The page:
- Open back headphones for mixing – which offer optimal sound quality at the expense of lesser isolation.
While open back headphones are considered more of a luxury…for your first studio, closed back headphones are a necessity.
And in this post I reveal the best options for both:
As a supplement to your headphones, I also recommend an extension cable…since standard headphone cables are always too short.
A word of caution though: With THIS cable especially, I highly advise getting the best one you can afford, as cheaper ones have horrible signal problems from the constant movement.
Personally, I like this one: Mogami Headphone Extension Cable 25′.
4. Studio Monitors
Despite the fact that many home studios now do the majority of their mixing on open back headphones…
Traditionally, mixing has always been done on speakers…
Or as they are commonly known in pro audio: studio monitors, or nearfield monitors.
Compared to consumer speakers, which are designed with various tonal “enhancements”…
Studio monitors have a much flatter frequency response, which provides a more neutral, uncolored sound to objectively judge your mix.
And while they can get pricey…there are still plenty of affordable options for beginners as well.
These are the top ones I recommend:
- Classic Example: KRK Rokit 5 G3
5. XLR Cables
One day, your studio will have a TONS of different cables…
But for now, you only need 3:
- 1 long XLR cable for your mic, and…
- 2 short ones for your monitors
For a standard project studio in a small 10×10 room, these are the EXACT ones I recommend:
But before you buy those monitor cables, double-check that the stereo output of your audio interface has XLR connectors. Sometimes they use TRS, in which case, you’ll need these instead:
As you can see, good mic cables can get fairly expensive, so if you’re looking for something in a different price range, or you just want to learn more…check out this post:
6. A Mic Stand
While many beginners assume that all mic stands are the same…
The truth is…a solid mic stand is one of the most worthwhile investments a new home studio can make.
However, since mic stands can get pricey, and most beginners are on tight budgets…
A cheap reliable stand such as this one is more than adequate when you’re first starting out.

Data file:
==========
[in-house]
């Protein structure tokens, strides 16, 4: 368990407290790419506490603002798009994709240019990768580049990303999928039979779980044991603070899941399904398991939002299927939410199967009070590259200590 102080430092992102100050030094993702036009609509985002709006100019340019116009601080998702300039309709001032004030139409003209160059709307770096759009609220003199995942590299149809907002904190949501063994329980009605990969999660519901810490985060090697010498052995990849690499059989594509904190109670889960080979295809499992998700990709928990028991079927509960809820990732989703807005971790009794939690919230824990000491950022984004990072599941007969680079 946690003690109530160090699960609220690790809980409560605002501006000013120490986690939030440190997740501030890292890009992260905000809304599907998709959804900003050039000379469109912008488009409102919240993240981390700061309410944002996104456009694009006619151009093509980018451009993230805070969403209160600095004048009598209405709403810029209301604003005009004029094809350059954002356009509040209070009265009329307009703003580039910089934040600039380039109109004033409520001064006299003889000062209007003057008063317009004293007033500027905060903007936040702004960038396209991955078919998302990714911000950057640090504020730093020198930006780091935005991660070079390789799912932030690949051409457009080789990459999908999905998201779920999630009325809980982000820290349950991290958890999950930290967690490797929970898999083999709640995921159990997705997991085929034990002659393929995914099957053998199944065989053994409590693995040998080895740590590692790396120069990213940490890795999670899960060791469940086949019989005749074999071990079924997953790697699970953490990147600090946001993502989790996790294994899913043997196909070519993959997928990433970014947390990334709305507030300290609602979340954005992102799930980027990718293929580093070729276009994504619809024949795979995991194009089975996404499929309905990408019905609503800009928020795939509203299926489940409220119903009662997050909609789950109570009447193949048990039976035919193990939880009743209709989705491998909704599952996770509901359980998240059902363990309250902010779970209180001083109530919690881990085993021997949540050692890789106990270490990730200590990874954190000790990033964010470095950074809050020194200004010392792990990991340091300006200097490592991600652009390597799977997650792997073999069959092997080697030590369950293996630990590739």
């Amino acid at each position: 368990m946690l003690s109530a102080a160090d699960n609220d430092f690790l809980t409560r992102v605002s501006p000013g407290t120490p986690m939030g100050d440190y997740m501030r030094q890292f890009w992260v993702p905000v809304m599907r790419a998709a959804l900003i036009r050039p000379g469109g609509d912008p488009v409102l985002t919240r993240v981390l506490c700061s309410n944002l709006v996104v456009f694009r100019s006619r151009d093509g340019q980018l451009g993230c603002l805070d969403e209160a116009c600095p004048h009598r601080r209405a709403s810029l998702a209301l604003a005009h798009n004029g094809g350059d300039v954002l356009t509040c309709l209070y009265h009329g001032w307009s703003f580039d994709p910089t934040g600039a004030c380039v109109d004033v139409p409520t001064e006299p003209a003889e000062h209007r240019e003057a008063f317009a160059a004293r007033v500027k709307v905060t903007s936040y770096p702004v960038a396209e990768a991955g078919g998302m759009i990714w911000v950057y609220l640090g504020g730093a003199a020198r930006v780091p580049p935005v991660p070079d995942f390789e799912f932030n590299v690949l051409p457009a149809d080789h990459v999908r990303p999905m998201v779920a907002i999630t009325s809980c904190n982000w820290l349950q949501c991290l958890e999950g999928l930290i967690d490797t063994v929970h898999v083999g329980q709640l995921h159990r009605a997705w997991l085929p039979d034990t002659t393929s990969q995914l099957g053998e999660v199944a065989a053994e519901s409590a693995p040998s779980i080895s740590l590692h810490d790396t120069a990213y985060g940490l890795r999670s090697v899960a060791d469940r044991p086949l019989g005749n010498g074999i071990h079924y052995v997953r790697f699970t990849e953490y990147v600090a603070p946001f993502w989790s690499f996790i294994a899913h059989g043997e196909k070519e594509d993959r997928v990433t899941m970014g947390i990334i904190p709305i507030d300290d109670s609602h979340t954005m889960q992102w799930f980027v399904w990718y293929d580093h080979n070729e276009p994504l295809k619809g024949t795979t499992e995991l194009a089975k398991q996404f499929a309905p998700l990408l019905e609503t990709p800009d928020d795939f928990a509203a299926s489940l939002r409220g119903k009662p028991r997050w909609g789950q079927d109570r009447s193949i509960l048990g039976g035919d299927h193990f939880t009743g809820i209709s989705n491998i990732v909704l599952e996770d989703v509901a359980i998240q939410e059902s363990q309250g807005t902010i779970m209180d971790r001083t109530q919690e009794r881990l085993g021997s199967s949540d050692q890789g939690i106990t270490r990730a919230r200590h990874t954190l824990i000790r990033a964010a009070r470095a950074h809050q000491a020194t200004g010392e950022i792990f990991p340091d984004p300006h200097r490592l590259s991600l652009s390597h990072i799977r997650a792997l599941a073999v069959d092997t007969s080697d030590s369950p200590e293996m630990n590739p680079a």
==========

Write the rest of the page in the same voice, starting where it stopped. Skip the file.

But if you’re looking for something different, or just want to learn more about mic stands in general, check out in this post:
And for the last item on the list.
As I’m sure you’ve noticed, the one super obvious piece of gear I’ve neglected to cover thus far is of course, microphones.
The reason being…
It’s a pretty huge subject, to which I’ve actually dedicated an entire chapter of this website:
For now though, if you prefer to keep things simple and start recording ASAP…
Just start out with 1 or 2 essential mics for now, and expand your collection over time.
So for the most common instruments, here’s what I suggest:
Since most people start out just recording vocals, the “classic” large diaphragm condenser vocal mic I recommend is the:
For any “high-frequency-rich” instruments such as acoustic guitar, piano, or cymbals…the small diaphragm condenser mic I recommend for starters is the:
For drums, percussion, and electric guitar amps, the best mic to start with is undoubtedly the:
For bass guitar, kick drums, and other low frequency instruments, a great mic to start with is the:
Looking for a Shortcut?
If all this research and decision-making seems a little overwhelming right now…
And what you REALLY want is for someone to tell you EXACTLY what to buy…
I can help you with that as well. 🙂
Just download the following 2 Guides, and I’ll spell it out for you, step-by-step:
- The Official E-Home Recording Studio Starter Package for Beginners
- The World’s Cheapest Recording Studio
In the 1st guide, I’ve assembled an entire package for beginners which I’ll share with you for free.
And if that package is outside of your budget, in the 2nd guide, I show you how I built a working studio for the least money possible.